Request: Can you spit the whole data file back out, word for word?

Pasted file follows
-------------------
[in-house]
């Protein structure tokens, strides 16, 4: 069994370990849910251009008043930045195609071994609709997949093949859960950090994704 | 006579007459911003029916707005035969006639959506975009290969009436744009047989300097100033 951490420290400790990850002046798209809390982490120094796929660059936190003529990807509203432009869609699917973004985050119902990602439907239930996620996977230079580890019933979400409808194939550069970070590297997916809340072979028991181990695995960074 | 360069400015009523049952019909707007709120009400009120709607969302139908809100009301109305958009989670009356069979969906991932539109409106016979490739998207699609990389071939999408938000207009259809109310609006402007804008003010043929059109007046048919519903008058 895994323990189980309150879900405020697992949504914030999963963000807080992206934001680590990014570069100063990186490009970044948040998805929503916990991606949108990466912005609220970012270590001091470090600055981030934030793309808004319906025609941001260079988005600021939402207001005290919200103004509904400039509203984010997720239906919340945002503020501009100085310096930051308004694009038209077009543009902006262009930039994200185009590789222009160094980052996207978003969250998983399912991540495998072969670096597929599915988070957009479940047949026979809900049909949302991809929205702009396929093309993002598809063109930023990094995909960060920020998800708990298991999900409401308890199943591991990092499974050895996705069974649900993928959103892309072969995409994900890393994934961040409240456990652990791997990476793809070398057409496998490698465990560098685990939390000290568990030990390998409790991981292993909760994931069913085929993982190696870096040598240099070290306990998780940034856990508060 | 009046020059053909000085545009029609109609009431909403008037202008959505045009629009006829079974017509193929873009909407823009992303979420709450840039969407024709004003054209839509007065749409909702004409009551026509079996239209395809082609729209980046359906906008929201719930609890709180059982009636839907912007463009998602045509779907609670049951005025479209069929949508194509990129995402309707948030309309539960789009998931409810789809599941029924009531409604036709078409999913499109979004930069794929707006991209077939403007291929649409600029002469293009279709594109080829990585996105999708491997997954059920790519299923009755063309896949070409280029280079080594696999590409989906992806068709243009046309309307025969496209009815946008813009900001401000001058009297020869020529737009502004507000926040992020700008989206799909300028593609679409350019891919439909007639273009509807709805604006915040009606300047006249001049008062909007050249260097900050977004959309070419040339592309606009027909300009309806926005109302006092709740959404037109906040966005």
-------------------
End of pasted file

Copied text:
[in-house]
């Protein structure tokens, strides 16, 4: 069994370990849910251009008043930045195609071994609709997949093949859960950090994704 | 006579007459911003029916707005035969006639959506975009290969009436744009047989300097100033 951490420290400790990850002046798209809390982490120094796929660059936190003529990807509203432009869609699917973004985050119902990602439907239930996620996977230079580890019933979400409808194939550069970070590297997916809340072979028991181990695995960074 | 360069400015009523049952019909707007709120009400009120709607969302139908809100009301109305958009989670009356069979969906991932539109409106016979490739998207699609990389071939999408938000207009259809109310609006402007804008003010043929059109007046048919519903008058 895994323990189980309150879900405020697992949504914030999963963000807080992206934001680590990014570069100063990186490009970044948040998805929503916990991606949108990466912005609220970012270590001091470090600055981030934030793309808004319906025609941001260079988005600021939402207001005290919200103004509904400039509203984010997720239906919340945002503020501009100085310096930051308004694009038209077009543009902006262009930039994200185009590789222009160094980052996207978003969250998983399912991540495998072969670096597929599915988070957009479940047949026979809900049909949302991809929205702009396929093309993002598809063109930023990094995909960060920020998800708990298991999900409401308890199943591991990092499974050895996705069974649900993928959103892309072969995409994900890393994934961040409240456990652990791997990476793809070398057409496998490698465990560098685990939390000290568990030990390998409790991981292993909760994931069913085929993982190696870096040598240099070290306990998780940034856990508060 | 009046020059053909000085545009029609109609009431909403008037202008959505045009629009006829079974017509193929873009909407823009992303979420709450840039969407024709004003054209839509007065749409909702004409009551026509079996239209395809082609729209980046359906906008929201719930609890709180059982009636839907912007463009998602045509779907609670049951005025479209069929949508194509990129995402309707948030309309539960789009998931409810789809599941029924009531409604036709078409999913499109979004930069794929707006991209077939403007291929649409600029002469293009279709594109080829990585996105999708491997997954059920790519299923009755063309896949070409280029280079080594696999590409989906992806068709243009046309309307025969496209009815946008813009900001401000001058009297020869020529737009502004507000926040992020700008989206799909300028593609679409350019891919439909007639273009509807709805604006915040009606300047006249001049008062909007050249260097900050977004959309070419040339592309606009027909300009309806926005109302006092709740959404037109906040966005």